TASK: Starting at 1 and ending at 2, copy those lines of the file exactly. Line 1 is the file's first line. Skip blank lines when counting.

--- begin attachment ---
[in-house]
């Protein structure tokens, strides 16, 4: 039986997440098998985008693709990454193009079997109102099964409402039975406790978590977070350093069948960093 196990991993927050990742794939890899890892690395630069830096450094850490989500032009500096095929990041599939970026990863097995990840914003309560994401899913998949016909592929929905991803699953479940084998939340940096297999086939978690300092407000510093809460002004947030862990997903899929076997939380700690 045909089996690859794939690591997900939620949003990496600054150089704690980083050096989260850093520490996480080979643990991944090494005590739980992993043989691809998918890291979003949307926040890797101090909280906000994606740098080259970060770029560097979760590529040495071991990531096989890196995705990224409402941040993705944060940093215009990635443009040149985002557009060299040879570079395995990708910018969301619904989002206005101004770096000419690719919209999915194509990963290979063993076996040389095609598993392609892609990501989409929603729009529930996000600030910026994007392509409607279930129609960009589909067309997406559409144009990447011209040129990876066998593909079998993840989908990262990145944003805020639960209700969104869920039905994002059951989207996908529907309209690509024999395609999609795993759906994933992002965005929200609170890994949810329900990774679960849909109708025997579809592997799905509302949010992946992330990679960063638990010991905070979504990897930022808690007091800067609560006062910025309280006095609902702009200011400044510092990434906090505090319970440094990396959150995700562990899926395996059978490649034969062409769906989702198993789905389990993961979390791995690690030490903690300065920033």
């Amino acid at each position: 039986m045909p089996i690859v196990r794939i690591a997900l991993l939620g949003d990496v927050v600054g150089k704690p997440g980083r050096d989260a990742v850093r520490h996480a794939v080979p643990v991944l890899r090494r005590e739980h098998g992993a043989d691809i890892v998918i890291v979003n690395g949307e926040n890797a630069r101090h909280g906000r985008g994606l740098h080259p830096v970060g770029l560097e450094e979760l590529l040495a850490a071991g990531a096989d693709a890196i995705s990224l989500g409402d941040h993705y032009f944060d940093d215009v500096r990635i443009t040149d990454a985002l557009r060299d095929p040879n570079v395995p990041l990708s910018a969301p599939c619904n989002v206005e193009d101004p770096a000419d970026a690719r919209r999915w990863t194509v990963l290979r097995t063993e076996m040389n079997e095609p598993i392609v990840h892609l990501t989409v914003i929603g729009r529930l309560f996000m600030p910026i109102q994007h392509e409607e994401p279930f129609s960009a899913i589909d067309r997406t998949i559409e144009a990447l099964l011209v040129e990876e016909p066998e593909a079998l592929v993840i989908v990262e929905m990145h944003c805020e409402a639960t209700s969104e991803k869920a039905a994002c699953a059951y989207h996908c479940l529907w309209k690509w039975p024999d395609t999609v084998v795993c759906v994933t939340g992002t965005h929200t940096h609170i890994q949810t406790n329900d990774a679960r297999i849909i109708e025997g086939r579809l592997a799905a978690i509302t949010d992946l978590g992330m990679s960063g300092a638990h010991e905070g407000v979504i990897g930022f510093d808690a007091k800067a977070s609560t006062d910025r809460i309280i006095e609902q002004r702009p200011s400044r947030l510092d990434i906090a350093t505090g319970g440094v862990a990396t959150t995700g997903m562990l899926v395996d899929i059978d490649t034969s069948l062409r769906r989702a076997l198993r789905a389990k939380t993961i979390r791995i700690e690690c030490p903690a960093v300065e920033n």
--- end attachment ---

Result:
[in-house]
């Protein structure tokens, strides 16, 4: 039986997440098998985008693709990454193009079997109102099964409402039975406790978590977070350093069948960093 196990991993927050990742794939890899890892690395630069830096450094850490989500032009500096095929990041599939970026990863097995990840914003309560994401899913998949016909592929929905991803699953479940084998939340940096297999086939978690300092407000510093809460002004947030862990997903899929076997939380700690 045909089996690859794939690591997900939620949003990496600054150089704690980083050096989260850093520490996480080979643990991944090494005590739980992993043989691809998918890291979003949307926040890797101090909280906000994606740098080259970060770029560097979760590529040495071991990531096989890196995705990224409402941040993705944060940093215009990635443009040149985002557009060299040879570079395995990708910018969301619904989002206005101004770096000419690719919209999915194509990963290979063993076996040389095609598993392609892609990501989409929603729009529930996000600030910026994007392509409607279930129609960009589909067309997406559409144009990447011209040129990876066998593909079998993840989908990262990145944003805020639960209700969104869920039905994002059951989207996908529907309209690509024999395609999609795993759906994933992002965005929200609170890994949810329900990774679960849909109708025997579809592997799905509302949010992946992330990679960063638990010991905070979504990897930022808690007091800067609560006062910025309280006095609902702009200011400044510092990434906090505090319970440094990396959150995700562990899926395996059978490649034969062409769906989702198993789905389990993961979390791995690690030490903690300065920033």